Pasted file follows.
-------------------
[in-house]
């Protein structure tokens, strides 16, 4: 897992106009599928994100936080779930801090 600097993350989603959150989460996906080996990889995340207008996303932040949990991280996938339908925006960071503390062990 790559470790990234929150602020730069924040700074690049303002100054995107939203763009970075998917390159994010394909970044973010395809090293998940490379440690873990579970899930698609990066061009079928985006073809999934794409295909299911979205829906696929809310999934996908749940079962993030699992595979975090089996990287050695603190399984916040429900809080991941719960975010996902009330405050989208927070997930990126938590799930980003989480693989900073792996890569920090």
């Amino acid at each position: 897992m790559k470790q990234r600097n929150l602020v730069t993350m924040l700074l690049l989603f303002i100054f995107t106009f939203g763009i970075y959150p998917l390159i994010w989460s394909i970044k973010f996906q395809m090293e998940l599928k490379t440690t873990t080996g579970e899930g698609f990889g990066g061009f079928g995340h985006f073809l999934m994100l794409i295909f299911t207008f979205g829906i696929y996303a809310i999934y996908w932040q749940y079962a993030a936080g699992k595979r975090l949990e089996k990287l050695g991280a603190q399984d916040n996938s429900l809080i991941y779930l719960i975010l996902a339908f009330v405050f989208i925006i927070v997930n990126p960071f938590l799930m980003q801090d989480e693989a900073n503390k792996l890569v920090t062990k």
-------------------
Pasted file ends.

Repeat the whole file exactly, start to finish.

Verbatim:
[in-house]
């Protein structure tokens, strides 16, 4: 897992106009599928994100936080779930801090 600097993350989603959150989460996906080996990889995340207008996303932040949990991280996938339908925006960071503390062990 790559470790990234929150602020730069924040700074690049303002100054995107939203763009970075998917390159994010394909970044973010395809090293998940490379440690873990579970899930698609990066061009079928985006073809999934794409295909299911979205829906696929809310999934996908749940079962993030699992595979975090089996990287050695603190399984916040429900809080991941719960975010996902009330405050989208927070997930990126938590799930980003989480693989900073792996890569920090």
């Amino acid at each position: 897992m790559k470790q990234r600097n929150l602020v730069t993350m924040l700074l690049l989603f303002i100054f995107t106009f939203g763009i970075y959150p998917l390159i994010w989460s394909i970044k973010f996906q395809m090293e998940l599928k490379t440690t873990t080996g579970e899930g698609f990889g990066g061009f079928g995340h985006f073809l999934m994100l794409i295909f299911t207008f979205g829906i696929y996303a809310i999934y996908w932040q749940y079962a993030a936080g699992k595979r975090l949990e089996k990287l050695g991280a603190q399984d916040n996938s429900l809080i991941y779930l719960i975010l996902a339908f009330v405050f989208i925006i927070v997930n990126p960071f938590l799930m980003q801090d989480e693989a900073n503390k792996l890569v920090t062990k």